Should you bother to fill out the FAFSA?
By Lee Shulman Bierer, College Admissions Strategies – Founder
Fill out the FAFSA? In a word. Yes.
Many middle-class families have convinced themselves that filling out the Free Application for Federal Student Aid, FAFSA, isn’t worth the effort because they have heard that only students from families earning less than about $50,000 get federal grants. To apply for federal student aid, such as federal grants, work-study, and loans, you need to complete the FAFSA. Completing and submitting the FAFSA is free and easier than ever, and it gives you access to the largest source of financial aid to pay for college or career school.
Some of the most generous private colleges award need-based aid to students whose families earn more than $200,000 a year. That means that a great number of families find themselves on the bubble, somewhere in the that gray middle zone, wondering if they should invest the time. The FAFSA isn’t that daunting, honestly gathering your materials to complete it is likely to take more time than it does to fill out the form. But, the payoff, in financial aid rewards, could make a significant difference over the next four years.
Here are a few reasons that even the wealthiest families should fill out the FAFSA:
- Need is a relative concept: Even affluent families can be “needy” when college costs $80,000 a year.
- Scholarships: some colleges, state agencies, and scholarship foundations require the FAFSA to award scholarships and grants to middle and upper-middle-class students attending expensive schools.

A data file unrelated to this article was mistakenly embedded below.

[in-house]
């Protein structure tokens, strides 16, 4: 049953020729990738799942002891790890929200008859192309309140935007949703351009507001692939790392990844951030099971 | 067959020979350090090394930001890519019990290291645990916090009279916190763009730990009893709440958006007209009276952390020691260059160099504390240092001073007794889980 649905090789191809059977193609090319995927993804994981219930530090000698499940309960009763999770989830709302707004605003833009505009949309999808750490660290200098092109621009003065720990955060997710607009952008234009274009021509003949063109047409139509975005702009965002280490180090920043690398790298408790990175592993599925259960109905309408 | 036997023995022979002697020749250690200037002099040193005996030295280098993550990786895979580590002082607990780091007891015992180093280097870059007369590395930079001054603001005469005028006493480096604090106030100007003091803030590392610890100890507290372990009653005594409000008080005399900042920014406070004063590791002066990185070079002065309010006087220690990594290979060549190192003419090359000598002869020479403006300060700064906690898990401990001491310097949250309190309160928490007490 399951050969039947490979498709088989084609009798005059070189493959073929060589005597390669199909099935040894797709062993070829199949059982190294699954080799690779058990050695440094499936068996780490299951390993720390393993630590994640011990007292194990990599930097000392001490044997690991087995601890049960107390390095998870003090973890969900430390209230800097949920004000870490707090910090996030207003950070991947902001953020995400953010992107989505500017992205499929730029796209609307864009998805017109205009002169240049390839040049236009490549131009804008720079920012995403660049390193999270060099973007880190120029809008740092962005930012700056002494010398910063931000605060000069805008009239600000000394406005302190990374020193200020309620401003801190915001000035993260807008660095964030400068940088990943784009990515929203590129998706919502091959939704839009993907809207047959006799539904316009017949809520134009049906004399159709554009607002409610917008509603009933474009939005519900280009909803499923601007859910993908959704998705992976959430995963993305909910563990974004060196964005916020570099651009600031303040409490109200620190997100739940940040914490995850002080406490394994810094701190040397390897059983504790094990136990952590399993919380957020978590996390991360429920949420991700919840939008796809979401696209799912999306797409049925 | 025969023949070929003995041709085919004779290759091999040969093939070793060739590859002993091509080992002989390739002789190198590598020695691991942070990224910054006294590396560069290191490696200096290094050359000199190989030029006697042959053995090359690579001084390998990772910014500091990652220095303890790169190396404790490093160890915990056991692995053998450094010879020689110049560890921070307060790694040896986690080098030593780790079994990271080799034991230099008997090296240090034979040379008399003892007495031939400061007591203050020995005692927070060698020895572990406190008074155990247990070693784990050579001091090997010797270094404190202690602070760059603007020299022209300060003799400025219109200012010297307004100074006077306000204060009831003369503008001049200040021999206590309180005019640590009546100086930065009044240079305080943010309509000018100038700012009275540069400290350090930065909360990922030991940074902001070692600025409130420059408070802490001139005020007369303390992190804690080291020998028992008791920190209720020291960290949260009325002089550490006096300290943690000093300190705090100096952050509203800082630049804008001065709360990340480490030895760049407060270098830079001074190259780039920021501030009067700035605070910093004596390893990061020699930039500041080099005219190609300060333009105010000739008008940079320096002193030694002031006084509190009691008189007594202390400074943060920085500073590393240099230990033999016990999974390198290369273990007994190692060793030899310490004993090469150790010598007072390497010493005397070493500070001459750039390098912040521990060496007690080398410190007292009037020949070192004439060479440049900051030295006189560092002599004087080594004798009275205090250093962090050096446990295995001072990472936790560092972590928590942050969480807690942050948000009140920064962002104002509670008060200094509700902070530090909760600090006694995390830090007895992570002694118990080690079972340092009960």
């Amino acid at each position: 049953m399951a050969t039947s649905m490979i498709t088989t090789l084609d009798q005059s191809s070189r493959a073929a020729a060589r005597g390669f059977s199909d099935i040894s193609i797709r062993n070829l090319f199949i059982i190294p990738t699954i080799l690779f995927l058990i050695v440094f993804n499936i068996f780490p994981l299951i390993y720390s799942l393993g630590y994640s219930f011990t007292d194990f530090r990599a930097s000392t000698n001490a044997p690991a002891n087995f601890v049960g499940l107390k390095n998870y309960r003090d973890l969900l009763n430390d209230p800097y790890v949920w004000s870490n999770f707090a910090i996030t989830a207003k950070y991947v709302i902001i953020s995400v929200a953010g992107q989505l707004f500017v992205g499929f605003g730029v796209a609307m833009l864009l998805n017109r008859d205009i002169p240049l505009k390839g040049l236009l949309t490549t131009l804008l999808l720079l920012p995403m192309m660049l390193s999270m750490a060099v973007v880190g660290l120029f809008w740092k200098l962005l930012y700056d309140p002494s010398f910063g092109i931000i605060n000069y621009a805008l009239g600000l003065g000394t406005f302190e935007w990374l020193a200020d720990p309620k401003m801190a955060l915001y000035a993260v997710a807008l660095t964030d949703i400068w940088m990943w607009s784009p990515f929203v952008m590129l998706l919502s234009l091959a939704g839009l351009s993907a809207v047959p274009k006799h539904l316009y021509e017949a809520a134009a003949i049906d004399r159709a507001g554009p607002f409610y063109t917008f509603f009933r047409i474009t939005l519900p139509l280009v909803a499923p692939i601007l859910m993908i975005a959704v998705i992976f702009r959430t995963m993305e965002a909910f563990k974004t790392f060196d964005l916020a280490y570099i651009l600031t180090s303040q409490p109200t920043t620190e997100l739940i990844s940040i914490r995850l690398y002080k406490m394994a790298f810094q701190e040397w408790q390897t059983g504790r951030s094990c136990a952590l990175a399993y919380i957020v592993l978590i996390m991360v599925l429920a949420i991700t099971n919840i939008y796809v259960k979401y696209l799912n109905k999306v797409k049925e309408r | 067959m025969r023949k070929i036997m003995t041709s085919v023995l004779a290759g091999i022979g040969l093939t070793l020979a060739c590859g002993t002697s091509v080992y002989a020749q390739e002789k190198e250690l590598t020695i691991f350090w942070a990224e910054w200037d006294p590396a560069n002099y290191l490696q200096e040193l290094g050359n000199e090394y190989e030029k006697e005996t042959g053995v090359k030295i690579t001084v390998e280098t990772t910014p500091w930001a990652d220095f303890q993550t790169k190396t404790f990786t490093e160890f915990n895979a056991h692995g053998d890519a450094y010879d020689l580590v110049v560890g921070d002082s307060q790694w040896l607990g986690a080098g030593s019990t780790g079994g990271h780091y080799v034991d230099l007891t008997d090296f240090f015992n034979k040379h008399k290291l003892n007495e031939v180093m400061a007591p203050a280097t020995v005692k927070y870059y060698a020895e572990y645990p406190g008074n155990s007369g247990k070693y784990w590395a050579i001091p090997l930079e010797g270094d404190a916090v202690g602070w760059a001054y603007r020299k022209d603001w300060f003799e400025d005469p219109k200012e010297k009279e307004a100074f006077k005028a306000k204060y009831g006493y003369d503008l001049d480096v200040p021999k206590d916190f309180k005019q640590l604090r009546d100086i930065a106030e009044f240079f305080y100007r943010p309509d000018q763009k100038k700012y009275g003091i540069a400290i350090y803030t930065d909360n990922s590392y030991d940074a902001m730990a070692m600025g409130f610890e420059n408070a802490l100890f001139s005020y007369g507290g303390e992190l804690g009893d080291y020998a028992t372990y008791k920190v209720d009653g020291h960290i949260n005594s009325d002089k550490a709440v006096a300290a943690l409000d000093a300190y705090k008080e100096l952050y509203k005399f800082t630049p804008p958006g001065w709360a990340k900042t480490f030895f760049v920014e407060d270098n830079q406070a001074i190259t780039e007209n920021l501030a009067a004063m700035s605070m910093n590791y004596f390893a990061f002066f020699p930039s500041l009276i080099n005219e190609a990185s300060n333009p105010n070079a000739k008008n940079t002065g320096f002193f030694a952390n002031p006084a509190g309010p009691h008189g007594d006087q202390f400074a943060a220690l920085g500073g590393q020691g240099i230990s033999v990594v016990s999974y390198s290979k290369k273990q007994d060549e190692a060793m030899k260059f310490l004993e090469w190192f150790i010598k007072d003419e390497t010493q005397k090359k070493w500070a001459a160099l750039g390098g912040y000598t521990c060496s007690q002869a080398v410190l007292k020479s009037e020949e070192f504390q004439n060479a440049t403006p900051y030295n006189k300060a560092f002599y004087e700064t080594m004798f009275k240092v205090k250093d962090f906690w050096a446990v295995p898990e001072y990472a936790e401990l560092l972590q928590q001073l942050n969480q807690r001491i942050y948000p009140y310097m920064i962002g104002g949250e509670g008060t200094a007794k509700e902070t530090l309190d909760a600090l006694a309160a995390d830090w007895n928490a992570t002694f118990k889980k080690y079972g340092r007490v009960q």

- Other aid opportunities: Some financial aid programs require a FAFSA even though they award aid without regard to family income. Some colleges also use FAFSA information as a deciding factor for students who are on the borderline for merit scholarships.
The official FAFSA form (www.fafsa.ed.gov) will be made available on October 1. Since funds are distributed on a first-come, first-serve basis, even those families who don’t anticipate receiving aid are encouraged to complete the forms as early as possible.
Will I be eligible to receive financial aid?
To be eligible to receive federal student aid, you must:
- be a U.S. citizen or eligible noncitizen;
- have a valid Social Security number (with the exception of students from the Republic of the Marshall Islands, Federated States of Micronesia, and the Republic of Palau);
- be enrolled or accepted for enrollment as a regular student in an eligible degree or certificate program;
- maintain satisfactory academic progress in college or career school;
- sign the certification statement on the Free Application for Federal Student Aid (FAFSA®) form stating that
- you are not in default on a federal student loan,
- you do not owe money on a federal student grant, and
- you will use federal student aid only for educational purposes; and
- show you’re qualified to obtain a college or career school education by
- having a high school diploma or a General Education Development (GED) certificate;
- completing a high school education in a homeschool setting approved under state law; or
- enrolling in an eligible career pathway program and meeting one of the “ability-to-benefit” alternatives.
What will I need to fill out the FAFSA?
To complete the Free Application for Federal Student Aid (FAFSA®), you will need:
- Your Social Security Number
- Your Alien Registration Number (if you are not a U.S. citizen)
- Your federal income tax returns, W-2s, and other records of money earned. (Note: You may be able to transfer your federal tax return information into your FAFSA using the IRS Data Retrieval Tool.)
- Bank statements and records of investments (if applicable)
- Records of untaxed income (if applicable)
- An FSA ID to sign electronically.
Bierer is an independent college adviser based in Charlotte. Send questions to: firstname.lastname@example.org; www.collegeadmissionsstrategies.com